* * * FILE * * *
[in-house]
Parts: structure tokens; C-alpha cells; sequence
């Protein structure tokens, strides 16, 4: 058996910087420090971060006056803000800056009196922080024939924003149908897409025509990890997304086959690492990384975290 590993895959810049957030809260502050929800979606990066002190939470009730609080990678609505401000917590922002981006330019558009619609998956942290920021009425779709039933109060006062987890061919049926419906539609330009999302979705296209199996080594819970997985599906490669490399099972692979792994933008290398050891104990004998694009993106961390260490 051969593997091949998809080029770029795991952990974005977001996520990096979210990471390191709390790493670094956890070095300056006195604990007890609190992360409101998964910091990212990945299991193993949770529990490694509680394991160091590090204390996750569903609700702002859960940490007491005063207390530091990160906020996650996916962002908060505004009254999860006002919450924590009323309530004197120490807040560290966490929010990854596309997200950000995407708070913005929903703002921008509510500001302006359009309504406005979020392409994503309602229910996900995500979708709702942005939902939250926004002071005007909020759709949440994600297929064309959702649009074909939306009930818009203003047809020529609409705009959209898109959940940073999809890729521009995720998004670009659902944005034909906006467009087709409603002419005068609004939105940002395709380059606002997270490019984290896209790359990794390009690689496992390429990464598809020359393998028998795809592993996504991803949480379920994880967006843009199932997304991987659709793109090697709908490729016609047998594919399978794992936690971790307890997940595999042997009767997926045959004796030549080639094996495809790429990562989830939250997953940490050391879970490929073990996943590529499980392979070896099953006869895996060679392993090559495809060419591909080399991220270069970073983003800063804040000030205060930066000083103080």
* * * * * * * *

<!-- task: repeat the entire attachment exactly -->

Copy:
[in-house]
Parts: structure tokens; C-alpha cells; sequence
């Protein structure tokens, strides 16, 4: 058996910087420090971060006056803000800056009196922080024939924003149908897409025509990890997304086959690492990384975290 590993895959810049957030809260502050929800979606990066002190939470009730609080990678609505401000917590922002981006330019558009619609998956942290920021009425779709039933109060006062987890061919049926419906539609330009999302979705296209199996080594819970997985599906490669490399099972692979792994933008290398050891104990004998694009993106961390260490 051969593997091949998809080029770029795991952990974005977001996520990096979210990471390191709390790493670094956890070095300056006195604990007890609190992360409101998964910091990212990945299991193993949770529990490694509680394991160091590090204390996750569903609700702002859960940490007491005063207390530091990160906020996650996916962002908060505004009254999860006002919450924590009323309530004197120490807040560290966490929010990854596309997200950000995407708070913005929903703002921008509510500001302006359009309504406005979020392409994503309602229910996900995500979708709702942005939902939250926004002071005007909020759709949440994600297929064309959702649009074909939306009930818009203003047809020529609409705009959209898109959940940073999809890729521009995720998004670009659902944005034909906006467009087709409603002419005068609004939105940002395709380059606002997270490019984290896209790359990794390009690689496992390429990464598809020359393998028998795809592993996504991803949480379920994880967006843009199932997304991987659709793109090697709908490729016609047998594919399978794992936690971790307890997940595999042997009767997926045959004796030549080639094996495809790429990562989830939250997953940490050391879970490929073990996943590529499980392979070896099953006869895996060679392993090559495809060419591909080399991220270069970073983003800063804040000030205060930066000083103080």